Previous editions: Arizona / Baltimore / Boston / Chicago AL / Chicago NL / Cincinnati / Cleveland / Colorado / Detroit / Houston / Kansas City / Los Angeles (AL) / Los Angeles (NL) / Miami / Minnesota / Milwaukee / New York (NL) / New York (AL) / Philadelphia / Pittsburgh / San Diego.
Last week, lead prospect analyst Dan Farnsworth published his excellently in-depth prospect list for the San Francisco Giants. In this companion piece, I look at that same San Francisco farm system through the lens of my recently refined KATOH projection system. The Giants have the 26th-best farm system in baseball according to KATOH.
There’s way more to prospect evaluation than just the stats, so if you haven’t already, I highly recommend you read Dan’s piece in addition to this one. KATOH has no idea how hard a pitcher throws, how good a hitter’s bat speed is, or what a player’s makeup is like. So it’s liable to miss big on players whose tools don’t line up with their performances. However, when paired with more scouting-based analyses, KATOH’s objectivity can be useful in identifying talented players who might be overlooked by the industry consensus or highly-touted prospects who might be over-hyped.
Below, I’ve grouped prospects into three groups: those who are forecast for two or more wins through their first six major-league seasons, those who receive a projection between 1.0 and 2.0 WAR though their first six seasons, and then any residual players who received Future Value (FV) grades of 45 or higher from Dan. Note that I generated forecasts only for players who accrued at least 200 plate appearances or batters faced last season. Also note that the projections for players over a relatively small sample are less reliable, especially when those samples came in the low minors.
1. Clayton Blackburn, RHP (Profile)
KATOH Projection: 6.8 WAR
Dan’s Grade: 45+ FV
Blackburn is one of KATOH’s guys. Although his fastball registers in the low 90’s, he’s succeeded at every minor league stop, and has now succeeded at every level short of the big leagues. In 2014, he pitched to a 2.54 FIP with a 22% strikeout rate as a 21-year-old in Double-A. Last season, he spun a 3.55 FIP and 19% strikeout rate as a 22-year-old in Triple-A. As a righty with mediocre stuff, Blackburn doesn’t rank very highly on prospect lists. But he’s succeeded in the high minors in his early 20s: That’s the statistical track record of a very promising pitching prospect.
|Rank||Name||Proj. WAR||Actual WAR|
2. Christian Arroyo, SS (Profile)
KATOH Projection: 4.0 WAR
Dan’s Grade: 55+ FV
Arroyo enjoyed a nice season in High-A last year. Although he opened the year as a teenager, he still managed to hit .304/.344/.459. That’s more than enough offense from an 20-year-old shortstop playing against much older competition. Arroyo could certainly stand to walk a bit more, but his power output and batting average more than compensate for that shortcoming.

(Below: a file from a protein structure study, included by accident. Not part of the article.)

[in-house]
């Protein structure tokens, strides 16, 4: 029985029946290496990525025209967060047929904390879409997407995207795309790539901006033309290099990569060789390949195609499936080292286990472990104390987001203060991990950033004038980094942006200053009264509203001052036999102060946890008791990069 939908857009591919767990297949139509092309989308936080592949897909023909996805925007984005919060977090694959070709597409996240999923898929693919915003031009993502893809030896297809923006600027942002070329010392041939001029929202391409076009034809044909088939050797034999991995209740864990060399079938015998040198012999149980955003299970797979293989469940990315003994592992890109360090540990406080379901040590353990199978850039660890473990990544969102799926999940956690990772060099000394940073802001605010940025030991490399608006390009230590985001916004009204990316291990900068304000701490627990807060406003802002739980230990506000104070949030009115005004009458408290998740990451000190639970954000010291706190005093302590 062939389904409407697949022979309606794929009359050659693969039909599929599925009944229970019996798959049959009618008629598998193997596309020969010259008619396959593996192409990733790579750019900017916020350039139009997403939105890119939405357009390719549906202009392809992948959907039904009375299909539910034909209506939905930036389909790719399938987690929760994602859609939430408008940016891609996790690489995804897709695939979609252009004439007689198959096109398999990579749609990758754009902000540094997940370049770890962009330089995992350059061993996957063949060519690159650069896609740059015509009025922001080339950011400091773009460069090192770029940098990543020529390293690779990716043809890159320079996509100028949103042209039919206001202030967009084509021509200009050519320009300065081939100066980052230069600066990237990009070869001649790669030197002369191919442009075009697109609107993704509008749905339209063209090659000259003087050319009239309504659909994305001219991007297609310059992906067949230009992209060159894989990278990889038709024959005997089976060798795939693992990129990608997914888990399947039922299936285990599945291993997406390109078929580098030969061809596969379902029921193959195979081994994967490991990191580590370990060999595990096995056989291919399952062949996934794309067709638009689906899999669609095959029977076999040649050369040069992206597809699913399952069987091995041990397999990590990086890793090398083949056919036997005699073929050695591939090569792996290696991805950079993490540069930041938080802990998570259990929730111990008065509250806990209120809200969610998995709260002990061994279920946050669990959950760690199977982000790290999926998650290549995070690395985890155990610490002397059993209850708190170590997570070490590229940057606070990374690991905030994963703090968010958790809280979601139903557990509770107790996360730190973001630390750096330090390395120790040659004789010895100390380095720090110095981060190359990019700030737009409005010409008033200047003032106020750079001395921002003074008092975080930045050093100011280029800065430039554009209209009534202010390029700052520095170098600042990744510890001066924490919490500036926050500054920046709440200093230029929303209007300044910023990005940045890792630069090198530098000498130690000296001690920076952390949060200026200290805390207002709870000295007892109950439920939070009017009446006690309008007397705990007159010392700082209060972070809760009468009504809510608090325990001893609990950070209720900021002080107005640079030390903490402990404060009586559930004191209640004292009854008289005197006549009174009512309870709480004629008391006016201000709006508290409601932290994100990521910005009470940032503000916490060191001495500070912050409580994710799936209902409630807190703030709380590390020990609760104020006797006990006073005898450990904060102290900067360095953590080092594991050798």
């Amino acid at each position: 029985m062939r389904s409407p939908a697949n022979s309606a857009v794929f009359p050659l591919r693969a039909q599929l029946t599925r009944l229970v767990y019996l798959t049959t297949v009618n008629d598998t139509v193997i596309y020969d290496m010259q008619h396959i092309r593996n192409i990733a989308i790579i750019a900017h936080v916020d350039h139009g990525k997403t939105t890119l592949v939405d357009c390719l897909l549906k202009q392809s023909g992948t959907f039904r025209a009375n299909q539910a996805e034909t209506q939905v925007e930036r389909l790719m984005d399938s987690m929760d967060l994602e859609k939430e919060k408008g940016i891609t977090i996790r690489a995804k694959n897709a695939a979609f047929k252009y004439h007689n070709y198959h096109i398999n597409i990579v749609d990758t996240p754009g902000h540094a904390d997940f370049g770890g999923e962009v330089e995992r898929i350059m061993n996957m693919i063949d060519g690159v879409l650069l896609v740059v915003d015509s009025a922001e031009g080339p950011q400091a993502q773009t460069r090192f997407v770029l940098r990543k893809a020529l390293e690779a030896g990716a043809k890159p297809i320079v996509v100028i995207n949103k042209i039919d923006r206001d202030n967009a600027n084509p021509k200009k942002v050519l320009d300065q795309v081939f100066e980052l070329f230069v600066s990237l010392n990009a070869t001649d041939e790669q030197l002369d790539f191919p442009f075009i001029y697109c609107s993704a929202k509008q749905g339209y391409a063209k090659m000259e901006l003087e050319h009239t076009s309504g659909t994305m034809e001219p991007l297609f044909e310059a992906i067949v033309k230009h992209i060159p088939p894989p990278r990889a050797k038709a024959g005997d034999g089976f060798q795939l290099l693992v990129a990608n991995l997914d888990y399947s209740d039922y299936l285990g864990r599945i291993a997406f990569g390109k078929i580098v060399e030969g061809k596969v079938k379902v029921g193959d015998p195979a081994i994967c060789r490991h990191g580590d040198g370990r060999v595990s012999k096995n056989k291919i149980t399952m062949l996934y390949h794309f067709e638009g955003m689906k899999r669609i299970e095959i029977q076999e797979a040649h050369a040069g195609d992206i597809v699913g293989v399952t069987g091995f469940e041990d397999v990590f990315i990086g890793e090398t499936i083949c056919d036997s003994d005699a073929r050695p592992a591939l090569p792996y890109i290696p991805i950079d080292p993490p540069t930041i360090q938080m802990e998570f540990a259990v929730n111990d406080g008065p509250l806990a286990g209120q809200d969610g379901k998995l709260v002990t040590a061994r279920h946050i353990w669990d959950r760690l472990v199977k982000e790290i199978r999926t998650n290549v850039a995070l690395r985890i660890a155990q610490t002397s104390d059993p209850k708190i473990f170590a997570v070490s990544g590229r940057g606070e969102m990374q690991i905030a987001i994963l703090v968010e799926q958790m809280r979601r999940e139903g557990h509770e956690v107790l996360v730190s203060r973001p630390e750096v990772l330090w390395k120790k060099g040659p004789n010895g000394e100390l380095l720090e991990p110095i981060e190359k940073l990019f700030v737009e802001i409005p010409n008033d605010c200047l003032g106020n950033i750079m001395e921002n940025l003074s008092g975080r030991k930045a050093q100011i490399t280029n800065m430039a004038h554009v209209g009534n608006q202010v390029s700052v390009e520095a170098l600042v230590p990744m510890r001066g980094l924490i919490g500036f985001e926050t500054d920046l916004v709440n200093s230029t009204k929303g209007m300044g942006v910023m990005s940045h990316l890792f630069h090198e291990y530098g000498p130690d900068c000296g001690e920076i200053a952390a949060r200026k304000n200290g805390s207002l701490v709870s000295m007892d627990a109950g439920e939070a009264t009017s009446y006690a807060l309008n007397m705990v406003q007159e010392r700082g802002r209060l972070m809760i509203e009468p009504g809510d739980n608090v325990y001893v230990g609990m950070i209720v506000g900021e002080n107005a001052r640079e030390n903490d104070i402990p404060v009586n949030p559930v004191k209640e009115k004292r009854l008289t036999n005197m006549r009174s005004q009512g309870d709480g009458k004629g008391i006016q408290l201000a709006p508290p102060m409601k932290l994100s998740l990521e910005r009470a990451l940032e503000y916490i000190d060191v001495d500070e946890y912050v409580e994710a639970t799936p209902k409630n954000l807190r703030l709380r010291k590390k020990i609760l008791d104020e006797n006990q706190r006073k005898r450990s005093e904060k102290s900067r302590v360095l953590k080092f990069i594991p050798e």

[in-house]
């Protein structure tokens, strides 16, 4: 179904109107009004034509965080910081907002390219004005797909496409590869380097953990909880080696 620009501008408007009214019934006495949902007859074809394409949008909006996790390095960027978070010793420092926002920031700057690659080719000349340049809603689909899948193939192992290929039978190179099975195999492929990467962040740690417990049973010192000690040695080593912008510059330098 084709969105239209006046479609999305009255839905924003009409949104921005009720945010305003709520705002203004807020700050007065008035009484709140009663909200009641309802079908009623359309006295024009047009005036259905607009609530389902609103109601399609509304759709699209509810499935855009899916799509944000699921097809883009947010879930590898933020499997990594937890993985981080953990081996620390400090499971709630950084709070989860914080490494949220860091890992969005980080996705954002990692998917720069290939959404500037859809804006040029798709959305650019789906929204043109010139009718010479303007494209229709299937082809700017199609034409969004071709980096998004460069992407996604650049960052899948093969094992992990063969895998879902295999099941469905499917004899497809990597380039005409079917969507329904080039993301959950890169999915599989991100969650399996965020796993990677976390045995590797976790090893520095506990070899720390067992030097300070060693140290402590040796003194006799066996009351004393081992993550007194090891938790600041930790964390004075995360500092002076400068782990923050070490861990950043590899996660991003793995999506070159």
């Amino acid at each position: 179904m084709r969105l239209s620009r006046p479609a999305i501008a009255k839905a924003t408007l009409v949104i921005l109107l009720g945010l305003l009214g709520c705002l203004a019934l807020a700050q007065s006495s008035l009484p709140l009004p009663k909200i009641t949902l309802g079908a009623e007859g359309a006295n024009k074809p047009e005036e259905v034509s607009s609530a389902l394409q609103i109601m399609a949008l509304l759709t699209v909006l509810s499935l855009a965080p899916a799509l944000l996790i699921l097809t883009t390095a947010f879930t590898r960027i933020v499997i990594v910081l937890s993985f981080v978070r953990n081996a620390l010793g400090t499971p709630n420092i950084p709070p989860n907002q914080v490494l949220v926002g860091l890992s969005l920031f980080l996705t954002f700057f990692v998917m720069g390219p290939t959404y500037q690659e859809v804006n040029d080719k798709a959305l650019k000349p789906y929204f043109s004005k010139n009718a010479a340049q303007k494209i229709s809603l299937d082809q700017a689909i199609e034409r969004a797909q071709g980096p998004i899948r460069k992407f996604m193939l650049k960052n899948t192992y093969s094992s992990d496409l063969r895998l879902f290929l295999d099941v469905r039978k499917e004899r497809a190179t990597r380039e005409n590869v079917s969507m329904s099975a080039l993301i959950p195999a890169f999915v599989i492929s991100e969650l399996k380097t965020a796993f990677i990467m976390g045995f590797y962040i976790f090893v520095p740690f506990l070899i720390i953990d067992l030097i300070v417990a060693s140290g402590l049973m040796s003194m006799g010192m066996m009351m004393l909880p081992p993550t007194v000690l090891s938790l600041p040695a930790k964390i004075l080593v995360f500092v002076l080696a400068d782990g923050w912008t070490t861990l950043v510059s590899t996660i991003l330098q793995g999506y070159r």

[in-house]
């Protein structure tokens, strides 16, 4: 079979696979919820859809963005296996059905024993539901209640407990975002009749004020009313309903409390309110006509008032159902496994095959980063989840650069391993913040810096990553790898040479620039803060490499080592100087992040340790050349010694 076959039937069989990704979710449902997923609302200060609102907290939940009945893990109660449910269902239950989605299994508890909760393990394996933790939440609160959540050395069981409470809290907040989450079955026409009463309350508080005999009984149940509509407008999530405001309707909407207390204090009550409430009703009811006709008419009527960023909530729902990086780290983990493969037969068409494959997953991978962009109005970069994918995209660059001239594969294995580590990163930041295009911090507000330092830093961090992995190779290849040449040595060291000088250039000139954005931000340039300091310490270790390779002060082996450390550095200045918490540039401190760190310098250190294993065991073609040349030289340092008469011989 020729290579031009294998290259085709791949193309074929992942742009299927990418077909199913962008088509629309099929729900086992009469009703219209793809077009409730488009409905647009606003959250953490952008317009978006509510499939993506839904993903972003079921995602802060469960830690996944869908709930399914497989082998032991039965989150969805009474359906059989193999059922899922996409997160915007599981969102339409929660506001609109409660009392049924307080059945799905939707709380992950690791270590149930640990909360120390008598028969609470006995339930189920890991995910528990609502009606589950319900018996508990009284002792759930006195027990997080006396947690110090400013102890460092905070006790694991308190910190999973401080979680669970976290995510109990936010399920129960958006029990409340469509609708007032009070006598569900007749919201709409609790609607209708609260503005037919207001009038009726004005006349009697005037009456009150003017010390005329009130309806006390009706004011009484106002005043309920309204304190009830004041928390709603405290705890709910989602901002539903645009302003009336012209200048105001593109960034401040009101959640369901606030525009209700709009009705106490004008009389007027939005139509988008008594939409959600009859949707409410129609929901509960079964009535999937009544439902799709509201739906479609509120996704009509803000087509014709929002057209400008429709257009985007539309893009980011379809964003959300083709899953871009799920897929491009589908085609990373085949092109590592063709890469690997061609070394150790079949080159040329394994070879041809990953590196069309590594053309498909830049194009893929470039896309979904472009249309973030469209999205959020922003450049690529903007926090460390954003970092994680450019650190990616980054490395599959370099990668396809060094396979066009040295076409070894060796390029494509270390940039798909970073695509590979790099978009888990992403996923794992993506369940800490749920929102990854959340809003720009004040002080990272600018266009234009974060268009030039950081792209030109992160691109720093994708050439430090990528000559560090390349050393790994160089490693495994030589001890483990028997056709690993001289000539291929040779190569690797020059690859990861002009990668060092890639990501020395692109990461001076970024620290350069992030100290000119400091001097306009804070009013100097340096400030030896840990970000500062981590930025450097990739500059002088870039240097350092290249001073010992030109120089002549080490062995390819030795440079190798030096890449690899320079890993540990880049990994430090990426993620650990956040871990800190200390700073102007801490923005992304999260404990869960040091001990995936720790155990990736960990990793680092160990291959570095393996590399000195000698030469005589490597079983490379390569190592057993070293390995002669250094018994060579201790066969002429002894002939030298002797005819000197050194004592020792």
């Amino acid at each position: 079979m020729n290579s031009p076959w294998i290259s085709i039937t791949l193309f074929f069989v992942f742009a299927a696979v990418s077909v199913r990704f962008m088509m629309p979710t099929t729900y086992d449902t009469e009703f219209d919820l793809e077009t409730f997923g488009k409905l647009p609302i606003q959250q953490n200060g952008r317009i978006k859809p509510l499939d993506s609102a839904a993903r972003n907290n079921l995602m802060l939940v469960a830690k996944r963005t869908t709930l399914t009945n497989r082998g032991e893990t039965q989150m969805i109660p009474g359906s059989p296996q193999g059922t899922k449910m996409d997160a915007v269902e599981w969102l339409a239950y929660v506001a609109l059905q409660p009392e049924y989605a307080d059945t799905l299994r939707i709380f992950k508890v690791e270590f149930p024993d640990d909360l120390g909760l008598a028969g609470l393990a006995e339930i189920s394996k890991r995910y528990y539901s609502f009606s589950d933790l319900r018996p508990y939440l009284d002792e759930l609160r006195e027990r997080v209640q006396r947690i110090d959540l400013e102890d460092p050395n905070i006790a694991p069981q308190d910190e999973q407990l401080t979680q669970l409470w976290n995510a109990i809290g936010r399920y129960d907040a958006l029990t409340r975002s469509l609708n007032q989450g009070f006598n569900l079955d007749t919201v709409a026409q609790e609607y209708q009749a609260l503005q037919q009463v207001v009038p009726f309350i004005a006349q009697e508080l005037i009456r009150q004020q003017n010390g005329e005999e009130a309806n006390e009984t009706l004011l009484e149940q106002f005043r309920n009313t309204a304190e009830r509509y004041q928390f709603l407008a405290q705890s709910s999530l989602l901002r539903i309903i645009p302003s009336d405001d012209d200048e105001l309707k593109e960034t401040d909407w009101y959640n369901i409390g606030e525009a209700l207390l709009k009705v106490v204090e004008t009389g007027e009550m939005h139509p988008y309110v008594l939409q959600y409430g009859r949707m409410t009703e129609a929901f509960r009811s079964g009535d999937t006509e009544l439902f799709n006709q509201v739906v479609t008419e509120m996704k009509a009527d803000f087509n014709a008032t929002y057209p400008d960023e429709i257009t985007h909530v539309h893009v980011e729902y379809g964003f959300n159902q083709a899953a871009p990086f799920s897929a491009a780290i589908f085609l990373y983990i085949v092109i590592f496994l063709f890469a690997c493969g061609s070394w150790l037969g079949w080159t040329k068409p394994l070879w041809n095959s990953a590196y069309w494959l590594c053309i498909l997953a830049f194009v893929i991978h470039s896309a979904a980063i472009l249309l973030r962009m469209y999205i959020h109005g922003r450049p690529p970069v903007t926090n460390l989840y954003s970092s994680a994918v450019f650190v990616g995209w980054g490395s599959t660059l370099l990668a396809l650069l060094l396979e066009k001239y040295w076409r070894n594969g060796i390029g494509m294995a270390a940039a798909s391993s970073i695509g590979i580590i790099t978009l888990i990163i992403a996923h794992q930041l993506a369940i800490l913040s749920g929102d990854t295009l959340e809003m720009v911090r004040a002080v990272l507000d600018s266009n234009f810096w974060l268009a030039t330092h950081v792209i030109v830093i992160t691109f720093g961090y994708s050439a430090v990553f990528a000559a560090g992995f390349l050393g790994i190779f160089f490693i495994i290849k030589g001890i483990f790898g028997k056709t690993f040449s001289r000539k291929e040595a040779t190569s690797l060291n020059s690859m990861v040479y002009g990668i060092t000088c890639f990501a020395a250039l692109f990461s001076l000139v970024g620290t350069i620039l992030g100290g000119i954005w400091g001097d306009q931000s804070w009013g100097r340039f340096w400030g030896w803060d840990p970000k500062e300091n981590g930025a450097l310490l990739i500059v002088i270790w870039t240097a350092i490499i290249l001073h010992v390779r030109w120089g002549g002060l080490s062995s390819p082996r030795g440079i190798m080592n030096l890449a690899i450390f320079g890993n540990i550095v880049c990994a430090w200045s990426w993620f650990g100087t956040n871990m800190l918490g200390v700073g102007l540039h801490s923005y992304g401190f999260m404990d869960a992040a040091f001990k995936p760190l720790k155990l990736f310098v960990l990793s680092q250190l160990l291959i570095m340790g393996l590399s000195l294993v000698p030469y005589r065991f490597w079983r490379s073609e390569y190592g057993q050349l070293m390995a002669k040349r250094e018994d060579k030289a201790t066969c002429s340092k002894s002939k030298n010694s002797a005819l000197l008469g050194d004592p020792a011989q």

|Rank||Name||Proj. WAR||Actual WAR|
3. C.J. Hinojosa, SS (Profile)
KATOH Projection: 2.4 WAR
Dan’s Grade: 35+ FV
An 11th round pick last June, Hinojosa far exceeded expectations by hitting a strong .296/.328/.481 in Short-Season A-Ball. His 7% strikeout rate is the number that really stands out, and it stands out even more when held next to his .185 ISO. A contact/power combination like that is exceptionally rare, especially on a shortstop. Of course, this is just 200 PAs in short-season ball, so I’ve probably already put too much thought into Hinojosa. But in limited playing time, he did just about everything he could to put his name on the prospect map. I’m eager to see how he fares in full-season ball.
|Rank||Player||Position||KATOH WAR||Dan’s FV|
|12||DJ Snelten||LHP||1.0||Cistulli’s Guy|
Once a top Rays prospect, Hak-ju Lee‘s stock cratered after he stopped hitting in Triple-A. Still, .220/.303/.304 with speed as a shortstop in Triple-A suggests he could be a usable backup. Trevor Brown is glove-first catcher who hit a respectable .261/.319/.343 in Triple-A last season. Matthew Gage’s 4.27 ERA hides the 2.85 FIP he posted between Low-A and Double-A.
|Player||Position||KATOH WAR||Dan’s FV|
Samuel Coonrod pitched excellently in Low-A last year, but KATOH doesn’t like that he’s already 23 and has a limited track record. Jordan Johnson was similarly excellent, but KATOH’s not buying in based on a small sample from a 21-year-old in the low minors. Hunter Cole hit .301/.358/.474 between High-A and Double-A last year, but had some trouble making contact and relied mostly on BABIP. Chris Shaw hit .287/.360/.551 in his pro debut, but KATOH doesn’t like his strikeout rate over that tiny sample. Jarrett Parker had a 20-20 season in Triple-A, but posted an ugly 33% strikeout rate and is already 27. That’s the statistical profile of a Quad-A slugger.